Maternity services in rural Queensland
If you are pregnant and live in rural or remote Queensland, you can use this page to find out how to get care and support during your pregnancy, labour and birth. You’ll also find links to websites where you can get more information to suit your individual circumstances.
Your choice of caregivers
In rural and remote Queensland, you can often choose the type of health professional or team you would like to care for you during your pregnancy and at the birth.
Depending on where you live, you can be cared for by:
- publicly funded midwives, such as those in a midwifery group practice at local hospitals or a health centre
- privately practising registered midwives, who might be covered by Medicare
- 'shared maternity care' involving your doctor and the midwives and doctors at a local hospital
- a private obstetrician
It is best for you and your baby if you have the same caregiver throughout your pregnancy, birth and early parenting.
The type of care you receive is known as a 'model of maternity care'.
Options for place of birth
Depending on the area you live in and whether your pregnancy is low or high risk, you might be able to choose the place where you give birth. Weigh up the decision with your partner, family and doctor or health professional. There are 4 options:
- In a public hospital, where your maternity care can usually be shared among some combination of your doctor, hospital doctors, midwives and obstetricians. It is usually free, with costs covered by Medicare. Some public hospitals also provide private care, which means you can choose your own private obstetrician or midwife to care for you. However, you might need private health insurance to access the private care option. A map of Queensland’s rural and remote public hospitals and health services is available from Queensland Health.
- A private hospital offers similar services, but you’ll need private health insurance in place before you become pregnant to cover the cost.
- A public birth centre is suitable for healthy low-risk pregnancies. The costs are covered by Medicare. There are birth centres at Toowoomba, Townsville and Mackay. You can be transferred to hospital during labour if complications arise or if you request it.
- A home birth may be suitable for healthy low-risk pregnancies. You can be transferred to hospital during labour if complications arise or if you request it. Some costs for eligible midwives are covered by Medicare. If home birth is an option for you, it is important to have a plan if you need urgent care (see below).
If your pregnancy is thought to be high risk, you will need to be close to a hospital that offers specialist services. Talk to your doctor or a midwife about this.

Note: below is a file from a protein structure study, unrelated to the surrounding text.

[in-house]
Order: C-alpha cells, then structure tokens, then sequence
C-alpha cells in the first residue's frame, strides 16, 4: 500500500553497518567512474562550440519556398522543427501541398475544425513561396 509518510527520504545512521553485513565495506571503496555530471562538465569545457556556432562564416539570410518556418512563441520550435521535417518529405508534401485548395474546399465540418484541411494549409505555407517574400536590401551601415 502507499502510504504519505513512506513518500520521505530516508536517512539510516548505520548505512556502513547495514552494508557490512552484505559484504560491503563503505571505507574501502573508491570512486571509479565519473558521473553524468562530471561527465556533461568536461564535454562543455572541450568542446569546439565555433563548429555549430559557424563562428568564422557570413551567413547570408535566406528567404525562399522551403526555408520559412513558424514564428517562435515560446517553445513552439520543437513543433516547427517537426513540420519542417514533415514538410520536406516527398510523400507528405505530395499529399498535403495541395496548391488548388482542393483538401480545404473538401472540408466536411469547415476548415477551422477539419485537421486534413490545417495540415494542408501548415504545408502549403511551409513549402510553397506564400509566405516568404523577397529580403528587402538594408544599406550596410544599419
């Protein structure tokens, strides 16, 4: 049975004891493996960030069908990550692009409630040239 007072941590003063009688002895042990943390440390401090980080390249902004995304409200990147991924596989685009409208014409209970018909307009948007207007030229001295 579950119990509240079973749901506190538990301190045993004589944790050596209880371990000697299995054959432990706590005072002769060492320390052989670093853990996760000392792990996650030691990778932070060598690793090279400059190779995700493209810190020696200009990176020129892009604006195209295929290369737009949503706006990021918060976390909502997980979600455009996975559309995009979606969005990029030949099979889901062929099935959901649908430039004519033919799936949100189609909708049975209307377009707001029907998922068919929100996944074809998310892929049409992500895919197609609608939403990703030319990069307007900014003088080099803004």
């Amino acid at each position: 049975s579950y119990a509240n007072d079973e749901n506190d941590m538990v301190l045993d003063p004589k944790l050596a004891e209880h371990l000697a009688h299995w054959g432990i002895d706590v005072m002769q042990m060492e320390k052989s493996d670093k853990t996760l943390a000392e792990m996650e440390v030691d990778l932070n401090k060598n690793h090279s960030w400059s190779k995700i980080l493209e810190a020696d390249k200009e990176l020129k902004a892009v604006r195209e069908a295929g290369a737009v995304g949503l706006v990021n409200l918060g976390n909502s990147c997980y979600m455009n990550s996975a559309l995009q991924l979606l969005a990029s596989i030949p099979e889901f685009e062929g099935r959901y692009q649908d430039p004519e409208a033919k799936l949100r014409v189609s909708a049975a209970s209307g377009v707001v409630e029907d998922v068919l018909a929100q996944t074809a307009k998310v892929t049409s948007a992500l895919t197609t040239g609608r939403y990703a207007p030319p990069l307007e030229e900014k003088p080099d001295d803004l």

Support for Aboriginal and Torres Strait Islander women
Birthing on country
Birthing on country is a program that encourages health services to offer Aboriginal and Torres Strait Islander women the chance to have a culturally appropriate birth. That will mean different things to different women in different parts of Australia. Ask your local midwife, Aboriginal health service, hospital, birthing centre or primary health network what is available where you live.
Travelling long distances to give birth
If you need to travel a long distance to a hospital or health facility to give birth, you should plan ahead carefully. It’s safer for you and your baby to be within an hour of a hospital. Unfortunately, this might mean it’s difficult for you to stay at home towards the end of your pregnancy.
Talk to your local hospital or health facility to find out what help you can get if you need it urgently. You might need to find out what road or air ambulance services are available, and/or make a back-up booking during pregnancy at the nearest large hospital. Some rural and remote centres may be visited by the Queensland Flying Obstetric/Gynaecology Service and/or Newborn Emergency Transport Services.
A back-up plan is particularly important if you’re planning a home birth. You and your midwife need to have a practical plan in case of unexpected events. If you can’t work out a back-up plan, then it’s not a good idea to go ahead with a home birth.
If you need to travel a long distance from home to access care, you might be able to claim back some of your travel and accommodation expenses through the Patient Travel Subsidy Scheme (PTSS).
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Last reviewed: December 2021